Geo-information for Disaster Management - 18/03/2005
Large-scale 3D Data Needed by Urban Areas
The tsunami in Asia has once again demonstrated that human beings are at risk at any time, anywhere. Disasters in highly populated environments are difficult to manage using only small-scale (1:10,000 to 1:250,000) 2D geo-information. Innovative technologies and working procedures are thus urgently required for the response phase of disaster and emergency management. International attention is drawn to the use of large-scale (1:500 to 1:2,000) 3D geo-information and 3D geo-information technology for disaster management in urban areas.
Time constraints, stress, and limited-capacity equipment are among many factors affecting rescue operations. Early warnings may help in evacuation and safety. Good collaboration and understanding is needed between teams in the health sector, the police, the fire brigade and civil rescue personnel; rescue teams of different countries should be able to collaborate as one unit. 3D geo-information plays a key role in the solution of these issues. Prior to the application of 3D geo-information, many problems concerning institutional, legal, structural and standardisation/exchange aspects have to be resolved.
Organisations with normally distinctive mandates today design, store and manage geo-information. These organisations commonly operate independently and work only partially within a multidisciplinary environment; the interoperability of their systems is limited. Yet the real barriers to unified response lie not in lack of data or insufficient technical capabilities but rather in difficulties in making data available, providing the most appropriate data and making systems work co-operatively. Often there is automation, but only for carrying out dedicated tasks. To date, no mature system is able to support multi-user groups. With respect to multi-users, two categories of ‘outdoor’ users can be distinguished: rescue teams and citizens. ‘Indoor’ users include disaster managers, advisors, and observers such as local residents and media. The requirements demanded of a disaster management centre to serve these users, include:
- assembly and effective use of various information sources for planning and control
- provision of updated information to community and public; information on the current situation should be provided by on-site rescue teams
- transfer of on-site information in almost real-time to the centre for further analysis and redistribution
- rapid decisions on warnings and determination of evacuation routes using accurate and reliable geo-information
- communities at risk should be informed within minutes of any decisions.
An intelligent disaster management system should thus be able to assist in the administration and analysis of data, predict trends and advise on any change of plans. The associated requirements of the information system include:
- information at all times, anywhere
- search, analysis and processing of all data sources
- real-time integration and presentation of data on all mobile and stand-alone systems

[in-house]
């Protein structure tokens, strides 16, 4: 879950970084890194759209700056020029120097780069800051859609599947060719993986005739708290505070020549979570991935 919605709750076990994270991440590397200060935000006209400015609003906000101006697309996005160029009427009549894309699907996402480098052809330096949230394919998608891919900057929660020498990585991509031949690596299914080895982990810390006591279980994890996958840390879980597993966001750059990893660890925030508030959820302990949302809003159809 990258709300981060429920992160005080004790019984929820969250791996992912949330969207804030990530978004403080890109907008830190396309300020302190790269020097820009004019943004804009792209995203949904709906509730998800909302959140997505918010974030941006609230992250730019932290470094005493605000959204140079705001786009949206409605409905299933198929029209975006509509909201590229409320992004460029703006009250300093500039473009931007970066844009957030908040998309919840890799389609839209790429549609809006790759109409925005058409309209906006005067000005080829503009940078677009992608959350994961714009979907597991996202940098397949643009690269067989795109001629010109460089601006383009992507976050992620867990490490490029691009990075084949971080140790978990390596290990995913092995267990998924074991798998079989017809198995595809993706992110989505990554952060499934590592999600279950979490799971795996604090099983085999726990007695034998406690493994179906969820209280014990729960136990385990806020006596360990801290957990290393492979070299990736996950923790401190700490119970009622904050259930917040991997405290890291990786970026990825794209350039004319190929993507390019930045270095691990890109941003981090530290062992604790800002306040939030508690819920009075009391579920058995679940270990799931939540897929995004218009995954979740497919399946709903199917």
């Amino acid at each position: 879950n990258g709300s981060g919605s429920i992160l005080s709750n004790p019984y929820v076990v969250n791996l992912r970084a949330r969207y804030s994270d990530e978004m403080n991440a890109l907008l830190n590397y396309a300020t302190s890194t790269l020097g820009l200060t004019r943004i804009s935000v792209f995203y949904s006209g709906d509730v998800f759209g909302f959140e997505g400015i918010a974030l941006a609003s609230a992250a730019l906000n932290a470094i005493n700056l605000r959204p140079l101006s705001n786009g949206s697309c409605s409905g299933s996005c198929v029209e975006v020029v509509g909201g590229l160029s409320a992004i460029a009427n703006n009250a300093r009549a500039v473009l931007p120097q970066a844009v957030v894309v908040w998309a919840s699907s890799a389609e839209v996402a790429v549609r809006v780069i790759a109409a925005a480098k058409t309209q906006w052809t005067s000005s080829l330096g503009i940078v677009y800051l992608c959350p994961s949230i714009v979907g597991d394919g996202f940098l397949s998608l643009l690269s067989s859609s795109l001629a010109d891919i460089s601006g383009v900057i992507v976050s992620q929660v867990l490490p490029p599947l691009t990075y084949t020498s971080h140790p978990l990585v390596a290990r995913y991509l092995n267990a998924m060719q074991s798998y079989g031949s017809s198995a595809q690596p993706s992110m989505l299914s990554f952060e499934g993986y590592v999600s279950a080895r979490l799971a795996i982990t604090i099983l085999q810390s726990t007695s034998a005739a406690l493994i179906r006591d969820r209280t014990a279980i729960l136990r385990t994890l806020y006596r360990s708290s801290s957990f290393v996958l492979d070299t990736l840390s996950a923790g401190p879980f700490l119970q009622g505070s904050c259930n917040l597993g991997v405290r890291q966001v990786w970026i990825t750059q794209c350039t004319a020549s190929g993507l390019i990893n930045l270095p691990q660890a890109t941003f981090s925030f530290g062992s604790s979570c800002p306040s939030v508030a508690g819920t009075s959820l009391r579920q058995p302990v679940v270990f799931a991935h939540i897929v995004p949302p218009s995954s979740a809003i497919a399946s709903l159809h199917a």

- alerting and guiding endangered people to safe area and guiding rescue teams to the endangered and to co-workers, under any circumstances
- individual and intuitive interfaces.
3D Data Collection
A number of surveys have shown the advantages of 3D models over 2D maps which contain just outlines of objects:
- users can better and faster orient themselves
- users get an adequate perception of the situation; the many 3D games which are part of the daily life of youngsters indicate change for real-world applications
- more sophisticated analysis and high realistic presentation of data.
Images collected from ground-based, airborne and space-borne digital imaging sensors, such as digital cameras, multi-spectral scanners, radar, and laser scanners are a major source of 3D data. Objects can be mapped from images directly geo-referenced by integrated navigation and positioning sensors. Mobile mapping meets the need for real-time data collection driven by integration of direct-geo-referencing, multi-sensor integration, data fusion, information extraction, mobile data management and value-added services. No single sensor system offers stand-alone information solutions. Moreover, the semantic contents of the various image types do not fully overlap with information needs. A practical solution is image coverage at multi-resolutions. For economic reasons, complete image coverage of the region should thus be done at coarse resolutions; where detail is insufficient additional higher-resolution imagery can be acquired on an area-by-area basis. For example, lacking detail in high-resolution satellite imagery can be supplemented by small-format digital images from ground-based and airborne platforms. When adequate data from previous surveys is available, re-mapping of unchanged areas becomes unnecessary. Multi-resolution coverage also presents image analysis challenges that go beyond change detection. These include automated geo-referencing of high-resolution images using GIS data or lower-resolution imagery, data fusion, 3D information extraction, rapid retrieval, integration, and representation of data from sensors and from servers using web technology.